Haim sisters make waves on surfer sourced, immersive debut

By Grace Kelly / Staff Writer


Days Are Gone

Grade: A-

Sounds Like: LA pop band meets Fleetwood Mac

With much of the new pop music produced either blending into ubiquitous obscurity or hitting high marks through media promotion, it can be hard to find refreshingly original music that makes it big. But the Haim sisters quietly break that trend with their debut album Days Are Gone, appealing to a burgeoning pop crowd without sacrificing a laid-back, LA surfer-sourced sound.

Haim is comprised of Este, Danielle and Alana Haim, a trio of sisters whose Southern California upbringing and debut album evokes images of shredding pavement and washing down long recording days with a vegan smoothie in one hand and a Corona in the other.

Born and raised in the San Fernando Valley, the sisters grew up as part of a musical unit, as their parents headed a family band that played covers at local fairs. While the sisters went through school, they retained their interest in music, and each sister held various roles in a variety of local bands. They eventually came back together and formed the core of the band that bears their surname. Theirs was a lifestyle revolving around music, but unlike many frantic, fame-motivated artists, Haim took things slow quietly releasing of a couple of singles  and an E.P. over the course of 2012 culminating in the official release of its debut album, Days Are Gone. There was no “discovery” process and no Justin Bieber-esque thrust into the spotlight — just old-fashioned hard work that slowly brought recognition to a talented band.

With Days Are Gone, Haim pairs dusky vocals with nonchalant lyrics in such a way that invites the listener to become immersed in the deep tracks, rather than forcing the music on them. This is the kind of music you listen to through your ear-wrapping headphones in an oversized button-down and floppy beanie — in essence, passive, laid-back music.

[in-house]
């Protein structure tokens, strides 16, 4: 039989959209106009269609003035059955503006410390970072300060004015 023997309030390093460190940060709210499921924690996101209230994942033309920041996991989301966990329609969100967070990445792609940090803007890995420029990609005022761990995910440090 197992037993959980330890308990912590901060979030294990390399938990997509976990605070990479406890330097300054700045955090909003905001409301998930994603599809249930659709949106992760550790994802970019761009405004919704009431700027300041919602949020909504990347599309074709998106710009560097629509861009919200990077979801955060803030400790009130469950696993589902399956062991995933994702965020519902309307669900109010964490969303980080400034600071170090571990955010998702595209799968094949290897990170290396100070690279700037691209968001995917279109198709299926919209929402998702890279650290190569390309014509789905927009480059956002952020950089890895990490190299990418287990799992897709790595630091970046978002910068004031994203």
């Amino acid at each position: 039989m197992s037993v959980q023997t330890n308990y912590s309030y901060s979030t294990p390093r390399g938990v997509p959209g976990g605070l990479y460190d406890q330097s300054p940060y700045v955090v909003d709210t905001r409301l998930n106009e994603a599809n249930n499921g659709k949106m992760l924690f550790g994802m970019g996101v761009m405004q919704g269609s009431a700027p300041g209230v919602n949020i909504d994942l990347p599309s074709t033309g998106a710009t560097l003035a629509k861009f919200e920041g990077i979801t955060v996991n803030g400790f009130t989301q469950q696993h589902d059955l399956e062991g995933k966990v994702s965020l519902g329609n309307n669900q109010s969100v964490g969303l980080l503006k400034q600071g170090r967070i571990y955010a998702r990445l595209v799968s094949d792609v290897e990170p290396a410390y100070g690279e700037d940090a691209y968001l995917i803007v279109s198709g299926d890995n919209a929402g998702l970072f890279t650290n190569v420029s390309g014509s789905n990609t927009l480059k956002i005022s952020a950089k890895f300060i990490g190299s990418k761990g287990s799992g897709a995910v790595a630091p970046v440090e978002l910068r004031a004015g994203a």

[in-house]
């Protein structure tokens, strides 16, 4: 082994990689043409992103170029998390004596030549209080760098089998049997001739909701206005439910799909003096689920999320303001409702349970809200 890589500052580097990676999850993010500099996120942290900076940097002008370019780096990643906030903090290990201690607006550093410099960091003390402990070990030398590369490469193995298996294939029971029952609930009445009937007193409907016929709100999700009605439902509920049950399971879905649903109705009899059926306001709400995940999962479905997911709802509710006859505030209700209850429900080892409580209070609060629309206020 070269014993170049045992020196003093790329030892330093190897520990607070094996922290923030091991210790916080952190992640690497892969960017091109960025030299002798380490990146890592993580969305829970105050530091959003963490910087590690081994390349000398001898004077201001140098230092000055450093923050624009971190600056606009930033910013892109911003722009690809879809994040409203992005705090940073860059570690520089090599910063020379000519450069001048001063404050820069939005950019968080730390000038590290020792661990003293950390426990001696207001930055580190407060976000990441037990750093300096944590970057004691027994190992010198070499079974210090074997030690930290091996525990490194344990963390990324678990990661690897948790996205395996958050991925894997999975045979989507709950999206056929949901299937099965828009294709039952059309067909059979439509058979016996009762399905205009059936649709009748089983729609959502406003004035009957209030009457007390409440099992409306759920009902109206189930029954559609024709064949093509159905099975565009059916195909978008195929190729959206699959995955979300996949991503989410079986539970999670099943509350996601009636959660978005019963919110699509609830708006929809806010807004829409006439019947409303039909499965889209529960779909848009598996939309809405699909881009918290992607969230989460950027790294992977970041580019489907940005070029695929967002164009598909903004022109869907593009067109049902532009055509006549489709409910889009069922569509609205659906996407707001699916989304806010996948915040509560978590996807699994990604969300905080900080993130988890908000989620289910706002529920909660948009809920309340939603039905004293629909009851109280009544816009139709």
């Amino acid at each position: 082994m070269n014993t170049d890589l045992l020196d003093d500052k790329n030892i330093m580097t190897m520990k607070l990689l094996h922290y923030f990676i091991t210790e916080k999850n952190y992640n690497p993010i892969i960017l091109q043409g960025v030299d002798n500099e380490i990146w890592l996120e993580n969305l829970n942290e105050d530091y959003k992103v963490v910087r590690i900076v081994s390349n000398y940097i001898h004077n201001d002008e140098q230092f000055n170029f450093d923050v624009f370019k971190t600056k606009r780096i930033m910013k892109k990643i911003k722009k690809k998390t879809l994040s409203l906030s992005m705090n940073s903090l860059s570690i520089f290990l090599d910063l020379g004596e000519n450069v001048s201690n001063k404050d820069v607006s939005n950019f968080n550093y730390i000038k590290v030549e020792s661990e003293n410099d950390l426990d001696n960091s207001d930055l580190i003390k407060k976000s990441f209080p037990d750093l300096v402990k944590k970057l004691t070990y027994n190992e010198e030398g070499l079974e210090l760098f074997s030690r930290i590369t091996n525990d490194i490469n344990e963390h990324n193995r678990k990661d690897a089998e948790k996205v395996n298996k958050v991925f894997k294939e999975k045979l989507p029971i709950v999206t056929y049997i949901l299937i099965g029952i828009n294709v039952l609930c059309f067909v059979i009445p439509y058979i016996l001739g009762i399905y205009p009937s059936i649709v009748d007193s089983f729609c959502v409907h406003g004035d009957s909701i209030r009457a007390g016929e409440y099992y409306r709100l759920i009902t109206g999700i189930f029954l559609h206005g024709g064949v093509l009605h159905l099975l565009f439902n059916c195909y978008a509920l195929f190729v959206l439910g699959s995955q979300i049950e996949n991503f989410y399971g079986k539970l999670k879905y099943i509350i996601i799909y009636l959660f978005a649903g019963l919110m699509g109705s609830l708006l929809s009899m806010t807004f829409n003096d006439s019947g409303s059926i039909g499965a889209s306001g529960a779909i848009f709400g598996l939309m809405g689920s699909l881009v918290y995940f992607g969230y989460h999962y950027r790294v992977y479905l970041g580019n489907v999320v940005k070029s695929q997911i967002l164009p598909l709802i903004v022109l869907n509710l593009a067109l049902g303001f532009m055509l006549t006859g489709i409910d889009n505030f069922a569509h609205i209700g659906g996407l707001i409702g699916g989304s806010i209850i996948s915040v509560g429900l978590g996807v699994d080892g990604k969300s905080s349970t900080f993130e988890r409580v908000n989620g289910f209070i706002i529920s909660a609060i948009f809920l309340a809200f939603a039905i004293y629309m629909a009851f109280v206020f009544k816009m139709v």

The songs don’t start out with head-banging introductions, but rather work with a textured beat that forms the platform for the mellow but charged vocals.

The album opens with two of the most ear-catching songs, “Falling” and “Forever.” “Forever” starts with a tinny, island-sounding beat reminiscent of a Laguna Beach tiki bar, something that oddly works. The song then focuses and centralizes with Haim’s dusky vocals and a deep beat that pumps up the action of the song, drawing the listener into swaying rhythms. This song is a direct harkening back to the Southern California background of Haim, employing an extremely layered, echoed sound that picks up and even harkens to a sort of Rusted Root “Send Me on My Way”-inspired tune.

There is also a sense of throwback to the 1980s, with echoing synths and textured, throbbing beats that create a layered sense of depth, similar to the music of Joan Jett and perhaps a touch of Madonna. Neither flashy nor dull, Haim straddles a line between pop and lounge music, producing chill tracks that invite the listener to fall into their soothing chords, but doesn’t completely leave you laissez-faire, jacking things up on songs such as “My Song 5” and “The Wire.”

There’s an appealing mix of slow and fast, of calm and crashing. Jagged guitar chords amp up “The Wire,” while other songs such as “Honey & I” smooth out and have a calmer, melodic tune. Haim is considered a part of the pop genre, but draws influence from ’80s chords, R&B beats and a nu-folk backdrop. SoCal sunny days, surfing, skateboarding, rollerblading and blacktop concerts are some images that the band’s music brings to life. Through their music, Haim shows a lifestyle that is both laid-back and also carries a charge that brings out imaginative energy, culminating in appealing songs that you will hum as you walk down the street.

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